But, the Harris decision to enter the Senate race is apparently not dissuading other contenders. Both former Los Angeles Mayor Antonio Villaraigosa (D) and Rep. Loretta Sanchez (D-CA-46) immediately issued separate statements reaffirming that they are both individually “seriously considering” becoming Senatorial candidates. Twenty-two Democrats and twelve Republicans confirm publicly that they have not yet ruled out running for the California Senate seat, the first such open contest in 24 years.
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Candidates Who Choose Not to Run …

In Governor, Presidential campaign, Senate on January 13, 2015 at 10:22 am

Several prospective candidates for various offices made official yesterday their plans not to seek another position.  
 
President
 
Rep. Paul Ryan (R-WI-1), the 2012 Republican vice presidential nominee, confirmed that he will not run for president in 2016.  Always mentioned as a potential candidate, Ryan was not making the preliminary campaign moves one who is serious about running for president would typically execute.  He showed no overt signs of building a national political and financial operation necessary to becoming a major political party’s presidential nominee.
 
Now ensconced as chairman of the House Ways & Means Committee, Rep. Ryan says he will devote his attention and political acumen toward that particular job.
 
In another report, speculation is changing around Sen. Marco Rubio’s (R-FL) presidential plans.  Now a train of thought suggests that Sen. Rubio will run for re-election instead of the presidency, and then possibly take a shot at the open governor’s office in 2018.  Then, as a sitting public chief executive from arguably the most important state on the Republican map, Rubio would have the option of running for President in 2020 or 2024, depending upon whether a Democrat or Republican wins in 2016.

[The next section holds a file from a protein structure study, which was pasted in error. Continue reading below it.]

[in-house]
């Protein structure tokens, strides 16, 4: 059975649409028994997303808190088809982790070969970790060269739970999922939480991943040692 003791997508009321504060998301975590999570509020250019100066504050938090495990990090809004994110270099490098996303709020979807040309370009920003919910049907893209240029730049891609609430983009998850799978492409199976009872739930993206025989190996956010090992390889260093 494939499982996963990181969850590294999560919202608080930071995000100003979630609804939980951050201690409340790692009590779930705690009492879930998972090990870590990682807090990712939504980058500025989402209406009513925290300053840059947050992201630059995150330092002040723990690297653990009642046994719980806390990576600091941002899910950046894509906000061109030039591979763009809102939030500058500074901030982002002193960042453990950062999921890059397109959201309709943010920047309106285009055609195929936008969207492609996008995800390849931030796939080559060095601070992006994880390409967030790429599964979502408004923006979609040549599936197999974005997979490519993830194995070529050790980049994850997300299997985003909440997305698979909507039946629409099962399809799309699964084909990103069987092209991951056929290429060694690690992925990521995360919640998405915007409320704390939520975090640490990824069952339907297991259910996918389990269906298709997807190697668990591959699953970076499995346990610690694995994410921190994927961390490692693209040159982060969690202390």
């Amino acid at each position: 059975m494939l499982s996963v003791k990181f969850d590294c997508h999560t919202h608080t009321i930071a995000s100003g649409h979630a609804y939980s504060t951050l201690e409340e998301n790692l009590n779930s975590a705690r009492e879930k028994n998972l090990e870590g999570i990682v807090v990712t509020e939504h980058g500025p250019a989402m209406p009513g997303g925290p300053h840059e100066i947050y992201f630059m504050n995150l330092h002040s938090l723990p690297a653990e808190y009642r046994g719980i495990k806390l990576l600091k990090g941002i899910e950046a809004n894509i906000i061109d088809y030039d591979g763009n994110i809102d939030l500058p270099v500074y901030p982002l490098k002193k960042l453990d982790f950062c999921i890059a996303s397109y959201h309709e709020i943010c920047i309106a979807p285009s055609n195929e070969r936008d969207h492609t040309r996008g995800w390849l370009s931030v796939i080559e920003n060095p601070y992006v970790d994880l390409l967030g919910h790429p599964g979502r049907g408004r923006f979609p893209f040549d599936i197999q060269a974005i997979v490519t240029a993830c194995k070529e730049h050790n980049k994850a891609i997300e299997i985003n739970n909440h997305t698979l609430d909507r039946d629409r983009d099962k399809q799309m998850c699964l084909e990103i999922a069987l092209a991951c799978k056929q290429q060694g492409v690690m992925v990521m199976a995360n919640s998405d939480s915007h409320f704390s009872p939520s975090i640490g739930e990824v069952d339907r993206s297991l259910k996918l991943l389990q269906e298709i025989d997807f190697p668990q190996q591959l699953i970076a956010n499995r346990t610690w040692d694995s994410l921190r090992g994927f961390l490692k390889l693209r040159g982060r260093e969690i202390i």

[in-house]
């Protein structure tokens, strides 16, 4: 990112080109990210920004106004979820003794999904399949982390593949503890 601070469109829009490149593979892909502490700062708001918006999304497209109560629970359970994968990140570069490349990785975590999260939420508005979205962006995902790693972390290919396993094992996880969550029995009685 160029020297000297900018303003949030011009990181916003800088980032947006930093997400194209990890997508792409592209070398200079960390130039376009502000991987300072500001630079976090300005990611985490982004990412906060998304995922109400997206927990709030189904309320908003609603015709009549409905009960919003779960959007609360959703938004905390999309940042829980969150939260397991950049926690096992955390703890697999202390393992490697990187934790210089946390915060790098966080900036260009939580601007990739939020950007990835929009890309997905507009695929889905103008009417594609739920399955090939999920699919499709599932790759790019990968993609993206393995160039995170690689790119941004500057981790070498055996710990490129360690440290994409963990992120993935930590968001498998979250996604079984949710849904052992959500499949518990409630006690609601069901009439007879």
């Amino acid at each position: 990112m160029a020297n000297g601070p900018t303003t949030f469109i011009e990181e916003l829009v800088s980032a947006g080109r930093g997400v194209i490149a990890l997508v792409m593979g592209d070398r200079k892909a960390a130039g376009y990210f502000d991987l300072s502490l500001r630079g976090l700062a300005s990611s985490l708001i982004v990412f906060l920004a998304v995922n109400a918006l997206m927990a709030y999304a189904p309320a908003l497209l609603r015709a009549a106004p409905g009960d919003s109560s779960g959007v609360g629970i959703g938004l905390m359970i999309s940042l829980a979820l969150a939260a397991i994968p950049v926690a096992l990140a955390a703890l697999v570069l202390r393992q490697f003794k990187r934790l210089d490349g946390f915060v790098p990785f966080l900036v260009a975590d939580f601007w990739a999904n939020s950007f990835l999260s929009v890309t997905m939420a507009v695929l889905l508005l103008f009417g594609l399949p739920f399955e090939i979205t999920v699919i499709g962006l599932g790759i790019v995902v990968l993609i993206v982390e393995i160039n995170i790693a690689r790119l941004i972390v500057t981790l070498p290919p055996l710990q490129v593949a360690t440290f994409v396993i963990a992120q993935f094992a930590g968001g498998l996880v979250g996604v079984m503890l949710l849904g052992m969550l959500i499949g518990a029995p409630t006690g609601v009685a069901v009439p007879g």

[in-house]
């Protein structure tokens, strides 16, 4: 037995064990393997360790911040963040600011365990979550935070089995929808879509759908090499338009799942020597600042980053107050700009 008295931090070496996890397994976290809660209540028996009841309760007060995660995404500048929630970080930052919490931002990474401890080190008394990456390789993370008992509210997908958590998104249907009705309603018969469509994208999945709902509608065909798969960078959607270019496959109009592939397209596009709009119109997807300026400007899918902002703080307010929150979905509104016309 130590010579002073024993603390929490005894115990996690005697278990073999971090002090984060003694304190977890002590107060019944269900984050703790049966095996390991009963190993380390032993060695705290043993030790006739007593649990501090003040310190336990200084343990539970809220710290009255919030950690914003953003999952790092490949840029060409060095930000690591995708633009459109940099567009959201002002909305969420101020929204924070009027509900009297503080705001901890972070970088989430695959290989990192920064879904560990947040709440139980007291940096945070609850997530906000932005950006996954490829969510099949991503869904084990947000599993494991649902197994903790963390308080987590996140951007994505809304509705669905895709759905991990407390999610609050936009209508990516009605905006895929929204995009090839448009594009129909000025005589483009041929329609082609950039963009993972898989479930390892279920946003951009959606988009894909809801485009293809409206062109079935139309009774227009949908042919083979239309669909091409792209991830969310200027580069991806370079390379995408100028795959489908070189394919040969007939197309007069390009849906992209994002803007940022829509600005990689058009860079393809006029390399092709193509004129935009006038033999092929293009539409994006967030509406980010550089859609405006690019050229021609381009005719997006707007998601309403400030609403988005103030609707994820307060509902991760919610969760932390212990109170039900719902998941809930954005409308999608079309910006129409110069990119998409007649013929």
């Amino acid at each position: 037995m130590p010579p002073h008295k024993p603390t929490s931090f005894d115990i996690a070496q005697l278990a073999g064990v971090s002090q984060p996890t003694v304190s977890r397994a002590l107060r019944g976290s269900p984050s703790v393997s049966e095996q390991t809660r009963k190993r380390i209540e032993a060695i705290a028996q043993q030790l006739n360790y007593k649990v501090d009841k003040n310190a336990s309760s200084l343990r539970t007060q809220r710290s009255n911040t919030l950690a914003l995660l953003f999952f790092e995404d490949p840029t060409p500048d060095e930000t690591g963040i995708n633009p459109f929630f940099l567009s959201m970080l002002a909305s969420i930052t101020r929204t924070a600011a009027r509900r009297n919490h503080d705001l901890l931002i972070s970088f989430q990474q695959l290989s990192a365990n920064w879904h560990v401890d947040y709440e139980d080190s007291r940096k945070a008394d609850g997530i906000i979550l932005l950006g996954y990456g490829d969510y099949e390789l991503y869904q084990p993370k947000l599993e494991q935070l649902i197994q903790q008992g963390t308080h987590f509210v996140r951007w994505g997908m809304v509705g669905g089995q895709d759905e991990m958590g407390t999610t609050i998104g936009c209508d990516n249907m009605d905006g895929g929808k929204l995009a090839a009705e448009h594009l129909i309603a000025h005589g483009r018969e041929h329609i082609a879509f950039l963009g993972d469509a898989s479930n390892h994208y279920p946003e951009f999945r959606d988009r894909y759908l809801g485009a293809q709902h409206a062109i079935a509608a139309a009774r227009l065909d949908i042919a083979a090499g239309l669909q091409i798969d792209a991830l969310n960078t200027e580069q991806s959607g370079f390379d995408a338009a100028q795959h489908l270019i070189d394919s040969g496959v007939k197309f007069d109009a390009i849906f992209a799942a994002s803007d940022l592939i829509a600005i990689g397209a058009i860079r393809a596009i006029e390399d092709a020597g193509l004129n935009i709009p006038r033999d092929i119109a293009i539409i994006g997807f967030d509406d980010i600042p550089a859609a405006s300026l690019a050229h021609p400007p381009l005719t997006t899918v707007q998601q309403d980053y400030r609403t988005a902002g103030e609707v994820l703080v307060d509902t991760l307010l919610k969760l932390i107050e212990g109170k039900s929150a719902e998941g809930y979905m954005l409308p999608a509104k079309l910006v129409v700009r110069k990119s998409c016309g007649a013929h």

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What Boxer’s Retirement Means; An “SEC” Primary?

In Primary, Senate on January 9, 2015 at 10:57 am

At the end of 2014, California Sen. Barbara Boxer (D) provided strong hints that she would not seek a fifth term in 2016. Yesterday, she made that decision official. In a video hosted by her grandson, Sen. Boxer announced that she will not be a candidate for the Senate next year, thus ending what will be a 34-year-career in Congress.

The succeeding election now marks the first time since Boxer originally won in 1992 that California will host an open US Senate campaign. A plethora of Democrats are expected to enter the statewide fray. The most interesting dynamic will be the interplay between political allies Gavin Newsom, the state’s lieutenant governor, and California Attorney General Kamala Harris. It would be surprising to see the two close colleagues challenge each other, but stranger things have happened in politics. It is also possible that neither will run. Los Angeles Mayor Eric Garcetti is apparently not giving serious consideration to the Senate race. One potential major contender who is seriously looking at becoming a candidate is former Los Angeles Mayor Antonio Villaraigosa. Another mayor drawing attention is Sacramento’s Kevin Johnson, a former NBA professional basketball player.